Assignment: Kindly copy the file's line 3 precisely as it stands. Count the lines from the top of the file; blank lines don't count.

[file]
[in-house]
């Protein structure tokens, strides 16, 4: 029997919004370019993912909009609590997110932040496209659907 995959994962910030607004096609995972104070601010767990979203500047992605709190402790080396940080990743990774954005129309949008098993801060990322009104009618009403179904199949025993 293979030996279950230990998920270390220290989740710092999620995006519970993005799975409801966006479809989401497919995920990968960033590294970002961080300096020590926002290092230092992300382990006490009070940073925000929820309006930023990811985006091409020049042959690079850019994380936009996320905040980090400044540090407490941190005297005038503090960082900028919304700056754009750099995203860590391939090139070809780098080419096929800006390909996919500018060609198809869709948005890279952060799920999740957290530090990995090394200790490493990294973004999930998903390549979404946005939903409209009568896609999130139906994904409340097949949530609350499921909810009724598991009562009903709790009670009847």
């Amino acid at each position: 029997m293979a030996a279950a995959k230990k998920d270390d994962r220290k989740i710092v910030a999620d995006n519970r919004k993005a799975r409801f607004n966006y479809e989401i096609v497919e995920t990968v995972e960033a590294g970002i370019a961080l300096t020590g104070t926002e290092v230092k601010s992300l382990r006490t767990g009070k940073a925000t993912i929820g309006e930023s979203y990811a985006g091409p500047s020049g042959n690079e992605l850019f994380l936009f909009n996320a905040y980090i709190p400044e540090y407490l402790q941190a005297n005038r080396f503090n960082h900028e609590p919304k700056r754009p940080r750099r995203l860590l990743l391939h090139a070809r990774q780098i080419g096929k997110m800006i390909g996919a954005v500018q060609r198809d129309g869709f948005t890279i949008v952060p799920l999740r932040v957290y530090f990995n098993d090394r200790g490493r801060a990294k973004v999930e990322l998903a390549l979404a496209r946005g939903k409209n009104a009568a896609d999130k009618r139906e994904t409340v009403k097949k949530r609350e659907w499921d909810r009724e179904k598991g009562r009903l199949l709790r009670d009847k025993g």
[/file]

């Amino acid at each position: 029997m293979a030996a279950a995959k230990k998920d270390d994962r220290k989740i710092v910030a999620d995006n519970r919004k993005a799975r409801f607004n966006y479809e989401i096609v497919e995920t990968v995972e960033a590294g970002i370019a961080l300096t020590g104070t926002e290092v230092k601010s992300l382990r006490t767990g009070k940073a925000t993912i929820g309006e930023s979203y990811a985006g091409p500047s020049g042959n690079e992605l850019f994380l936009f909009n996320a905040y980090i709190p400044e540090y407490l402790q941190a005297n005038r080396f503090n960082h900028e609590p919304k700056r754009p940080r750099r995203l860590l990743l391939h090139a070809r990774q780098i080419g096929k997110m800006i390909g996919a954005v500018q060609r198809d129309g869709f948005t890279i949008v952060p799920l999740r932040v957290y530090f990995n098993d090394r200790g490493r801060a990294k973004v999930e990322l998903a390549l979404a496209r946005g939903k409209n009104a009568a896609d999130k009618r139906e994904t409340v009403k097949k949530r609350e659907w499921d909810r009724e179904k598991g009562r009903l199949l709790r009670d009847k025993g």